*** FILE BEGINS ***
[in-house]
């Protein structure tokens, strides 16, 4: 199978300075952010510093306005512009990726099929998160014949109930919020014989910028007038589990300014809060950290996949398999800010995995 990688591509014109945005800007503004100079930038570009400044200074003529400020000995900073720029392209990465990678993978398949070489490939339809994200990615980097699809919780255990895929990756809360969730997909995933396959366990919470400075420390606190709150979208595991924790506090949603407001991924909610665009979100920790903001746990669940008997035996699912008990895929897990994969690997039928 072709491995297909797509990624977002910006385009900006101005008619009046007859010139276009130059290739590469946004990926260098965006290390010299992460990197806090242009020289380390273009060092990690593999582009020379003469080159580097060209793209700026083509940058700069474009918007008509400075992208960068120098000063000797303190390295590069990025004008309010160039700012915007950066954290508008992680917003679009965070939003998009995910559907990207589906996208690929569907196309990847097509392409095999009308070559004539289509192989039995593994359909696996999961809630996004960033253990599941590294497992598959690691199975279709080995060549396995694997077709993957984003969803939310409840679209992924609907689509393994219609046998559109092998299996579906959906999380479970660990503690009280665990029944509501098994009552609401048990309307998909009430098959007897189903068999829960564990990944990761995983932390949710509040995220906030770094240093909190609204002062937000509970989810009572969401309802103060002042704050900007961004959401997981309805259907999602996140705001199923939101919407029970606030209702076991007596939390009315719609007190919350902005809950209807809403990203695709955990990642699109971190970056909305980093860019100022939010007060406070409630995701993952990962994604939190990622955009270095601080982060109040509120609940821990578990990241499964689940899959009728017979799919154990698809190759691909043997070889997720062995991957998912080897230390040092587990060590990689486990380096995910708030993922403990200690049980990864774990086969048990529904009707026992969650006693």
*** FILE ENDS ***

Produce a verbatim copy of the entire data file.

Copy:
[in-house]
């Protein structure tokens, strides 16, 4: 199978300075952010510093306005512009990726099929998160014949109930919020014989910028007038589990300014809060950290996949398999800010995995 990688591509014109945005800007503004100079930038570009400044200074003529400020000995900073720029392209990465990678993978398949070489490939339809994200990615980097699809919780255990895929990756809360969730997909995933396959366990919470400075420390606190709150979208595991924790506090949603407001991924909610665009979100920790903001746990669940008997035996699912008990895929897990994969690997039928 072709491995297909797509990624977002910006385009900006101005008619009046007859010139276009130059290739590469946004990926260098965006290390010299992460990197806090242009020289380390273009060092990690593999582009020379003469080159580097060209793209700026083509940058700069474009918007008509400075992208960068120098000063000797303190390295590069990025004008309010160039700012915007950066954290508008992680917003679009965070939003998009995910559907990207589906996208690929569907196309990847097509392409095999009308070559004539289509192989039995593994359909696996999961809630996004960033253990599941590294497992598959690691199975279709080995060549396995694997077709993957984003969803939310409840679209992924609907689509393994219609046998559109092998299996579906959906999380479970660990503690009280665990029944509501098994009552609401048990309307998909009430098959007897189903068999829960564990990944990761995983932390949710509040995220906030770094240093909190609204002062937000509970989810009572969401309802103060002042704050900007961004959401997981309805259907999602996140705001199923939101919407029970606030209702076991007596939390009315719609007190919350902005809950209807809403990203695709955990990642699109971190970056909305980093860019100022939010007060406070409630995701993952990962994604939190990622955009270095601080982060109040509120609940821990578990990241499964689940899959009728017979799919154990698809190759691909043997070889997720062995991957998912080897230390040092587990060590990689486990380096995910708030993922403990200690049980990864774990086969048990529904009707026992969650006693």